The US tax system requires you to pay taxes-as-you-go or as income is earned – either through withholding, estimated quarterly payments, or a combination of both. If you fail to pay the correct amount of taxes throughout the year, the Internal Revenue Service (IRS) may send you a penalty notice for tax underpayment.
What is Underpayment of Estimated Tax Penalty?
Underpayment of Estimated Tax Penalty is a charge imposed by the IRS when individuals or businesses don’t pay enough taxes through withholding or estimated taxes; or if they pay late.
If you are a salaried employee, make sure that a sufficient amount is being withheld by your employer to cover your estimated taxes. If you expect to owe more tax by the end of year, you can avoid the underpayment penalty by asking your employer to increase your withholding taxes through a newly filled out Form W-4, Employee’s Withholding Certificate.
You must pay close attention to your tax liabilities if you are a former W2 employee who transitioned to other sources of income such as freelance, self-employment, or you received a 1099-R form for having passive income and distributions from pensions, annuities, retirement plans, or profit-sharing arrangements. These types of income are mostly subject to tax. Former W2 employees may still be used to having an employer who automatically withholds taxes for them. You may end up underpaying your taxes and incur a penalty if you do not account for these types of income and pay their required quarterly tax payments.
If you are self-employed, in the gig economy, an independent contractor, freelancer, or a small business owner, you must pay the appropriate estimated taxes quarterly and on time to avoid this penalty. We have a dedicated blog for this topic published last April 19, 2023 (https://1099accountant.com/client-we-love-and-serve/estimated-quarterly-tax-payment-reminders/). Following are the quarterly tax deadlines:
- April 15 – taxes due on earnings from January 1 – March 31
- June 15 – taxes due on earnings from April 1 – May 31
- September 15 – taxes due on earnings from June 1 – August 31
- January 15 of the following year – taxes due on earnings from September 1 – December 31
Note: If the date falls on a weekend or holiday, the deadline moves to the next business day.
Exemptions to Underpayment Penalty
Projecting your estimated taxes can be a challenge especially if you have varying income levels throughout the year. And the IRS acknowledges this complexity by providing safe harbor for estimating tax.
Per IRS, you will not be penalized for underpaying taxes if you:
- Owe less than $1,000 after filing your return, net of refundable credits, OR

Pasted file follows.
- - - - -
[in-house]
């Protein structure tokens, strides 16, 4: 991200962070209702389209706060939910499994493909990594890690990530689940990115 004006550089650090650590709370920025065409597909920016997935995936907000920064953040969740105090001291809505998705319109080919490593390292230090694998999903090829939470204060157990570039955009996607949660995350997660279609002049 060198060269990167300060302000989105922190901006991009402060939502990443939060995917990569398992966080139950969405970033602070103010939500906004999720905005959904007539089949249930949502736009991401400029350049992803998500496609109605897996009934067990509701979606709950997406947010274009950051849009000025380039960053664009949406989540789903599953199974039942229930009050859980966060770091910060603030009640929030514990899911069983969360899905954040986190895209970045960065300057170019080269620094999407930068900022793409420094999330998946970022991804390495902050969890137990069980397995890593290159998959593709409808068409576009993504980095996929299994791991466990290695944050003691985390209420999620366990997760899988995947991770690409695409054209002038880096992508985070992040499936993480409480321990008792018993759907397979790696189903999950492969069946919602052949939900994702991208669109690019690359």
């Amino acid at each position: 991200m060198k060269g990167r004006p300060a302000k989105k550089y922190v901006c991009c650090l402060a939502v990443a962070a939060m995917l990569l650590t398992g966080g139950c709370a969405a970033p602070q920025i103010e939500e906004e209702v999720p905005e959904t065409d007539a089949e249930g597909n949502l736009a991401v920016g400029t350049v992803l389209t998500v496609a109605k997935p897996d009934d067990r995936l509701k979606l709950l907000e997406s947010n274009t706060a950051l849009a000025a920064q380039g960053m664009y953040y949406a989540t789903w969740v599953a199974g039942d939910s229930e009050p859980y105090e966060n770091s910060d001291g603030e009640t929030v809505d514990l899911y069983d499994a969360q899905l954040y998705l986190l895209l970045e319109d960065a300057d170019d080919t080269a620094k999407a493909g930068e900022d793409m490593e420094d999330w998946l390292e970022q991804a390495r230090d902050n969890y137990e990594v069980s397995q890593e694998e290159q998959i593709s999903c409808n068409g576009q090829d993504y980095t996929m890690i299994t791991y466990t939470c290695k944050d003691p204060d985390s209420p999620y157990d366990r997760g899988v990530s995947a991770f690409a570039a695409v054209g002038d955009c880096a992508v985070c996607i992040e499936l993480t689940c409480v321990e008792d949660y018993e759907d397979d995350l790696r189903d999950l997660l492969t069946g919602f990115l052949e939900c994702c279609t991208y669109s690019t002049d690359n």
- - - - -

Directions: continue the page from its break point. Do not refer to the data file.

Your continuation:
- Your taxes paid for the current year cover 90% of your Current Year’s Tax Liability or 100%* of your Prior Year’s Tax Liability, whichever is less. Prior year’s tax must cover a 12-month period.
* Use 110% instead for high-income individuals whose adjusted gross income (AGI) exceeds $150,000, (AGI of $75,000 for married couples filing separately).
For example, your total estimated tax payments for the current year amount to $7,000. You filed your annual return, and it shows an actual tax liability of $9,000. There is an underpayment of $2,000. Based on the above exemptions, you may probably be penalized for tax underpayment since you owe more than $1,000 in your return and the $7,000 payment does not equate to 90% of your current tax liability unless it covers 100% of your prior year’s tax return.
Some taxpayers simply use their last year’s tax amount as the basis for paying their estimated taxes for the year to dodge the hurdles of estimating their current year’s taxes. Nevertheless, they should still pay on a quarterly basis and not the full amount at once. Otherwise, they will still be charged with underpayment penalty.
How to Compute the Underpayment Penalty
The computation of penalty is even more complex than estimating your taxes since it is affected by the following factors: the underpaid amount, the period it was due, and the interest rate for the quarter as determined by the IRS. The underpayment interest rate is the federal short-term rate plus 3 percentage points, for most taxpayers. The interest rate for individuals and corporations also differs. Below are the federal short-term rates for the following periods:
Quarter Period Individual Corporation
Jul 1 – Sep 30, 2023 7% 9%
Apr 1 – Jun 30, 2023 7% 9%
Jan 1 – Mar 31, 2023 7% 9%
Oct 1 – Dec 31, 2022 6% 8%
You may wait for the IRS to send you a notice of underpayment and the amount due including the penalties and applicable interests. However, it is important to note that the interest on the unpaid amount continues to accrue until it is paid. The IRS notice may take a month or so before you receive them, so your best plan would be to pay the estimated tax as soon as possible to save on interest accrual.
How to Remove or Reduce an Underpayment Penalty
The IRS may still remove or reduce the underpayment penalty under the following circumstances.
- You retired after reaching 62 or became disabled and the underpayment was due to reasonable cause, not willful neglect.
- The underpayment was due to casualty, disaster, or other unusual circumstances such as serious illness, death in your family, or other emergencies.
- You had no tax liability in the prior year, covering a 12-month period, and you were a US citizen or resident for the entire year.
In summary, tax underpayment penalty is a serious consequence that taxpayers should strive to avoid. Proper estimation, planning, and timely payments can minimize the risk of this penalty. Remember that it is the taxpayer’s responsibility to pay their taxes correctly and on time. Keep track of your finances and consult a tax professional if you need help in computing your tax liabilities.
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